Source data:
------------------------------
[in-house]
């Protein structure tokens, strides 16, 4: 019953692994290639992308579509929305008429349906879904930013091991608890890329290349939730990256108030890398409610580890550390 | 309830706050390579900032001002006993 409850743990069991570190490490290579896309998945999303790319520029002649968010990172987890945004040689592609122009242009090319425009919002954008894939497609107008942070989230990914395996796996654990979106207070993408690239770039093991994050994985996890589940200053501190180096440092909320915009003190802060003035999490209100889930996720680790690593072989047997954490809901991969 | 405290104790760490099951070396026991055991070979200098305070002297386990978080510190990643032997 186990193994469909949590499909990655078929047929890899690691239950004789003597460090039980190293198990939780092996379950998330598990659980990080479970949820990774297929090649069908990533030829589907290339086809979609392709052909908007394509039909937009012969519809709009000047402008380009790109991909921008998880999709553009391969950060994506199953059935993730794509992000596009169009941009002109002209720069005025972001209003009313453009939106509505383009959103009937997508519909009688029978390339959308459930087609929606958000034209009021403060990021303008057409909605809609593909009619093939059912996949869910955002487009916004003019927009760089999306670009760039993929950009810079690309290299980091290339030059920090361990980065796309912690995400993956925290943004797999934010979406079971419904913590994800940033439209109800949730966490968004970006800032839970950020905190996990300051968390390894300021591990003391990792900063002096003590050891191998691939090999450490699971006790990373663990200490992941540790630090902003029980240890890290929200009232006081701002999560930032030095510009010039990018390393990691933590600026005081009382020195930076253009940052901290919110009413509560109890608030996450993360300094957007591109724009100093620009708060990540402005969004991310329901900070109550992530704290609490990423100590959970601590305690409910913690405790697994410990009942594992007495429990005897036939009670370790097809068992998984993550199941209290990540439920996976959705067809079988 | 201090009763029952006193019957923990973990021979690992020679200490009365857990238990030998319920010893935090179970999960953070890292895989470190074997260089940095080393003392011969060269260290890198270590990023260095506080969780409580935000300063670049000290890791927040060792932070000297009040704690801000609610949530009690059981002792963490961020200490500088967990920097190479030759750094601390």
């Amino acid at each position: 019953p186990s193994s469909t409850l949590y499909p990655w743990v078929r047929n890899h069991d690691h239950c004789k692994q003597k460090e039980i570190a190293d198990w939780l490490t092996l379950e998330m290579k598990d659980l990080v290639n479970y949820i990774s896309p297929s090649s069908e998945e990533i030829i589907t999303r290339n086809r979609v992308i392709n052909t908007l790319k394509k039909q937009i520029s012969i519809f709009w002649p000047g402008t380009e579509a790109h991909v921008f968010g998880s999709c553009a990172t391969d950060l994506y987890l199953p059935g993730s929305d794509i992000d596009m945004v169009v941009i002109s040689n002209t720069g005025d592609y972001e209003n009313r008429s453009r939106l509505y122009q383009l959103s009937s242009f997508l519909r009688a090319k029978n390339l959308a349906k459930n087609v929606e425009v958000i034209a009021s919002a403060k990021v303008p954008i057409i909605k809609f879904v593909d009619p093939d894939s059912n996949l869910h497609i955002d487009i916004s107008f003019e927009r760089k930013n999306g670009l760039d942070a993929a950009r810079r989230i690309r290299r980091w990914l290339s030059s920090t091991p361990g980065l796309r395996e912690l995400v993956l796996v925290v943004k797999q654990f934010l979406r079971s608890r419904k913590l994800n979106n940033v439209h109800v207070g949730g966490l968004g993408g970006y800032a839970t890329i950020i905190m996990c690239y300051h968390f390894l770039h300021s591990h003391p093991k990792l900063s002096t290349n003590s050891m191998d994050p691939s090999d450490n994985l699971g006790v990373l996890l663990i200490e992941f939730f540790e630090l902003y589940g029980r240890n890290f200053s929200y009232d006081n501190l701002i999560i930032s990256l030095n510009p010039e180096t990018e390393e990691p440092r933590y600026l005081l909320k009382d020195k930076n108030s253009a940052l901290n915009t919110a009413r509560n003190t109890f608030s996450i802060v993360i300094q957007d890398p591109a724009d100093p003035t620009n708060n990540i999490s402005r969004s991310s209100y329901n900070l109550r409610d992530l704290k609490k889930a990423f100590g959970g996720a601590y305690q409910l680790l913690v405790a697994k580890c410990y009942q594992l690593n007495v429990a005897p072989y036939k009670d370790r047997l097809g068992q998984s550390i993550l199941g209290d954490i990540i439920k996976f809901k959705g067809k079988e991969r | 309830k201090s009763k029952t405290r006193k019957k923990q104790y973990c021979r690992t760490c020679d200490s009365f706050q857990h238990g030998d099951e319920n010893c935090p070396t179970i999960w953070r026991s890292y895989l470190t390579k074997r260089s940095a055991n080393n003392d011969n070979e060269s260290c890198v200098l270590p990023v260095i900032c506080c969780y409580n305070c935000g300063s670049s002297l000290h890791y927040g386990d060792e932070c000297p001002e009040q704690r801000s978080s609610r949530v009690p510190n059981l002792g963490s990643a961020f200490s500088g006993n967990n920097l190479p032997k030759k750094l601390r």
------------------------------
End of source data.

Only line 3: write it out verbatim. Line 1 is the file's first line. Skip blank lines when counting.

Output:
């Amino acid at each position: 019953p186990s193994s469909t409850l949590y499909p990655w743990v078929r047929n890899h069991d690691h239950c004789k692994q003597k460090e039980i570190a190293d198990w939780l490490t092996l379950e998330m290579k598990d659980l990080v290639n479970y949820i990774s896309p297929s090649s069908e998945e990533i030829i589907t999303r290339n086809r979609v992308i392709n052909t908007l790319k394509k039909q937009i520029s012969i519809f709009w002649p000047g402008t380009e579509a790109h991909v921008f968010g998880s999709c553009a990172t391969d950060l994506y987890l199953p059935g993730s929305d794509i992000d596009m945004v169009v941009i002109s040689n002209t720069g005025d592609y972001e209003n009313r008429s453009r939106l509505y122009q383009l959103s009937s242009f997508l519909r009688a090319k029978n390339l959308a349906k459930n087609v929606e425009v958000i034209a009021s919002a403060k990021v303008p954008i057409i909605k809609f879904v593909d009619p093939d894939s059912n996949l869910h497609i955002d487009i916004s107008f003019e927009r760089k930013n999306g670009l760039d942070a993929a950009r810079r989230i690309r290299r980091w990914l290339s030059s920090t091991p361990g980065l796309r395996e912690l995400v993956l796996v925290v943004k797999q654990f934010l979406r079971s608890r419904k913590l994800n979106n940033v439209h109800v207070g949730g966490l968004g993408g970006y800032a839970t890329i950020i905190m996990c690239y300051h968390f390894l770039h300021s591990h003391p093991k990792l900063s002096t290349n003590s050891m191998d994050p691939s090999d450490n994985l699971g006790v990373l996890l663990i200490e992941f939730f540790e630090l902003y589940g029980r240890n890290f200053s929200y009232d006081n501190l701002i999560i930032s990256l030095n510009p010039e180096t990018e390393e990691p440092r933590y600026l005081l909320k009382d020195k930076n108030s253009a940052l901290n915009t919110a009413r509560n003190t109890f608030s996450i802060v993360i300094q957007d890398p591109a724009d100093p003035t620009n708060n990540i999490s402005r969004s991310s209100y329901n900070l109550r409610d992530l704290k609490k889930a990423f100590g959970g996720a601590y305690q409910l680790l913690v405790a697994k580890c410990y009942q594992l690593n007495v429990a005897p072989y036939k009670d370790r047997l097809g068992q998984s550390i993550l199941g209290d954490i990540i439920k996976f809901k959705g067809k079988e991969r | 309830k201090s009763k029952t405290r006193k019957k923990q104790y973990c021979r690992t760490c020679d200490s009365f706050q857990h238990g030998d099951e319920n010893c935090p070396t179970i999960w953070r026991s890292y895989l470190t390579k074997r260089s940095a055991n080393n003392d011969n070979e060269s260290c890198v200098l270590p990023v260095i900032c506080c969780y409580n305070c935000g300063s670049s002297l000290h890791y927040g386990d060792e932070c000297p001002e009040q704690r801000s978080s609610r949530v009690p510190n059981l002792g963490s990643a961020f200490s500088g006993n967990n920097l190479p032997k030759k750094l601390r």